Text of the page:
Capillary displacement tests provide a convenient and accurate method for determining the optimum concentration of surfactants and the optimum hardness and salinity ranges for the chemical system employed. The tests are performed by filling a number of closed and capillary tubes with the particular crude oil being studied, and submerging the capillary tubes horizontally into the desired aqueous phase. In the instance of the subject series of tests, the aqueous phase comprised the indicated mixture of synthetic connate water in fresh water plus the surfactant mixture being evaluated. In each instance of displacement of oil by the aqueous phase, a meniscus is formed at the oil-water interface. The only force tending to displace oil from the capillary tube was the force resulting from the difference in specific gravities of the two fluids. This force was offset by the interfacial tension between the oil and formation water. When the surfactant composition was successful in producing a movement in the meniscus, the distance traveled by the meniscus in millimeters in a 5 minute exposure interval in the chemical system is recorded.
In Table I the sulfonate concentration remained constant and the salinity was kept constant by varying the amount of distilled water to maintain a constant total volume of 20 ml. Ethoxylated asphalt concentration was varied from 0.1% to 1.75%. Significant capillary displacements were obtained at ethoxylated asphalt concentrations of 0.75- 1.25%. Mallet water contains 77,000 ppm total dissolved solids including 5,200 ppm Ca+ + and 1,800 ppm Mg+ +. The (a) readings were taken without the pH adjustment and the (b) readings were taken at an adjusted pH of 8.
TABLE I__________________________________________________________________________Dodecyl CapillaryBenzene Ethoxylated Mallet Deionized Displacement (mm)Test No. Sulfonate Asphalt H2 O H2 O 300 sec. 600 sec.__________________________________________________________________________1 0.8 ml 0.2 ml 15.7 ml 3.3 ml (a) 0.1 0.12 0.8 ml 0.4 ml 15.7 ml 3.1 ml (a) 0.0 0.0 (b) 0.6 0.93 0.8 ml 0.6 ml 15.7 ml 2.9 ml (a) 0.0 0.0 (b) 0.05 0.054 0.8 ml 0.8 ml 15.7 ml 2.7 ml (a) 0.0 0.0 (b) 0.3 0.35 0.8 ml 1.0 ml 15.7 ml 2.5 ml (a) 0.2 0.3 (b) 0.5 0.66 0.8 ml 1.5 ml 15.7 ml 2.0 ml (a) 6.9 7.3 (b) 6.8 7.47 0.8 ml 2.0 ml 15.7 ml 1.5 ml (a) 7.9 11.0 (b) 10.9 12.28 0.8 ml 2.5 ml 15.7 ml 1.0 ml (a) 3.3 2.5 (b) 8.8 9.29 0.8 ml 3.0 ml 15.7 ml 0.5 ml (a) 0.0 0.2 (b) 0.0 0.010 0.8 ml 3.5 ml 15.7 ml 0.0 ml (a) 0.1 0.1 (b) 0.5 0.5__________________________________________________________________________
In Table II the concentration of ethoxylated asphalts was kept constant at 1.0% and sulfonate concentration was varied at constant salinity. Significant capillary displacement occurred at sulfonate concentrations of 0.2 to 1.0%.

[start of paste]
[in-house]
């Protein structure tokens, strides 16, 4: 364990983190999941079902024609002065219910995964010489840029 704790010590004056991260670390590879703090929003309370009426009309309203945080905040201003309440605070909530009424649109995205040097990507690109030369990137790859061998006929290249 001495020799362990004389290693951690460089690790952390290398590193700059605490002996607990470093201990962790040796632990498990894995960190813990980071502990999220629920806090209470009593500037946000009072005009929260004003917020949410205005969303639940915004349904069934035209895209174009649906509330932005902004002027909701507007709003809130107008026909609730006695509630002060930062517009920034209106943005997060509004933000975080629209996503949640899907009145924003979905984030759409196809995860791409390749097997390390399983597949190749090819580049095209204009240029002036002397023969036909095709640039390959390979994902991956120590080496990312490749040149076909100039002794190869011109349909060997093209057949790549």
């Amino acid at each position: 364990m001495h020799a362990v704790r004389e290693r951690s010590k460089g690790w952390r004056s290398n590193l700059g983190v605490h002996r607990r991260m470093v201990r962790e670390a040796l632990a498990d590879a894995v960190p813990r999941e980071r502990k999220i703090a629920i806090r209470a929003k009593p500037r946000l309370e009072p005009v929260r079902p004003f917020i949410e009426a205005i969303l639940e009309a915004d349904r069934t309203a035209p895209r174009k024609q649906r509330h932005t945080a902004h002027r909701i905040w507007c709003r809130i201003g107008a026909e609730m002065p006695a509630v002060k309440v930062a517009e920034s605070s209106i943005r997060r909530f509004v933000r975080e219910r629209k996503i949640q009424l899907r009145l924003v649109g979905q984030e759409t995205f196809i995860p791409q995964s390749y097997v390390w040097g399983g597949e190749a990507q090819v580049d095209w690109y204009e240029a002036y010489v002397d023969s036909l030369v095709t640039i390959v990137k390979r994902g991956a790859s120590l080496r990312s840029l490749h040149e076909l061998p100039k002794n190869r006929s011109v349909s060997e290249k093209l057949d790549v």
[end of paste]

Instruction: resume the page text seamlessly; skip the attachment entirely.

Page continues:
TABLE II__________________________________________________________________________Dodecyl CapillaryBenzene Ethoxylated Mallet Deionized Displacement (mm)Test No. Sulfonate Asphalt H2 O H2 O 300 sec. 600 sec.__________________________________________________________________________1 0.2 ml 2.0 ml 14.5 ml 3.3 ml (a) 0.0 0.2 (b) 0.5 0.52 0.4 ml 2.0 ml 14.5 ml 3.1 ml (a) 0.0 0.0 (b) 2.7 2.73 0.6 ml 2.0 ml 14.5 ml 2.9 ml (a) 6.7 5.4 (b) 7.3 7.84 0.8 ml 2.0 ml 14.5 ml 2.7 ml (a) 0.0 0.0 (b) 8.0 10.75 1.0 ml 2.0 ml 14.5 ml 2.5 ml (a) 7.0 10.8 (b) 8.0 10.56 1.5 ml 2.0 ml 14.5 ml 2.0 ml (a) 5.9 8.3 (b) 6.0 7.37 2.0 ml 2.0 ml 14.5 ml 1.5 ml (a) 0.0 0.0 (b) 4.2 4.98 2.5 ml 2.0 ml 14.5 ml 1.0 ml (a) 0.0 0.0 (b) 0.0 0.09 3.0 ml 2.0 ml 14.5 ml 0.5 ml (a) 0.0 0.0 (b) 0.0 0.010 3.5 ml 2.0 ml 14.5 ml 0.0 ml (a) 0.0 0.0 (b) 0.0 0.0__________________________________________________________________________
Table III shows capillary displacement results obtained at constant concentrations of sulfonate and ethoxylated asphalt while varying the salinity. BSB water contains 220,000 ppm total dissolved solids including 15,000 ppm Ca+ + and 4,200 ppm Mg+ +. As before the total volume was maintained at 20 md. Significant capillary displacement occurred in the salinity range of 44,000 to 110,000 ppm total dissolved solids (3,000 to 7,500 ppm Ca+ + and 840 to 2,100 ppm Mg+ +).
TABLE III__________________________________________________________________________Dodecyl CapillaryBenzene Ethoxylated BSB Deionized Displacement (mm)Test No. Sulfonate Asphalt Water H2 O 300 sec. 600 sec.__________________________________________________________________________1 1.0 ml 2.0 ml 2.0 ml 15.0 ml (a) 0.0 0.0 (b) 4.0 6.52 1.0 ml 2.0 ml 3.0 ml 14.0 ml (a) 0.0 0.0 (b) 0.0 1.53 1.0 ml 2.0 ml 3.5 ml 13.5 ml (a) 0.0 0.0 (b) 0.0 0.04 1.0 ml 2.0 ml 4.0 ml 13.0 ml (a) 2.2 2.5 (b) 10.2 13.65 1.0 ml 2.0 ml 4.5 ml 12.5 ml (a) 0.0 0.0 (b) 8.9 10.66 1.0 ml 2.0 ml 5.0 ml 12.0 ml (a) 0.0 0.0 (b) 10.6 13.67 1.0 ml 2.0 ml 5.5 ml 11.5 ml (a) 8.5 10.3 (b) 8.7 10.38 1.0 ml 2.0 ml 6.0 ml 11.0 ml (a) 6.5 8.0 (b) 6.8 7.39 1.0 ml 2.0 ml 6.5 ml 10.5 ml (a) 3.0 3.0 (b) 6.6 7.510 1.0 ml 2.0 ml 7.0 ml 10.0 ml (a) 6.3 6.5 (b) 7.0 9.511 1.0 ml 2.0 ml 10.0 ml 7.0 ml (a) 0.8 2.5 (b) 3.3 4.412 1.0 ml 2.0 ml 14.0 ml 3.0 ml (a) 0.3 1.0 (b) 0.1 0.313 1.0 ml 2.0 ml 17.0 ml 0.0 ml (a) 0.5 0.8 (b) 0.2 0.2__________________________________________________________________________
None of the solutions in Tables I, II, and III showed any precipitation. In the absence of ethoxylated asphalt, dodecyl benzene sulfonate was observed to precipitate out on contacting either the mallet water or the BSB water.
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|U.S. Classification||507/232, 516/58, 208/44, 516/56, 507/238, 166/270.2, 516/76, 507/936, 516/DIG.1, 507/259, 516/66|
|Cooperative Classification||C09K8/584, Y10S516/01, Y10S507/936|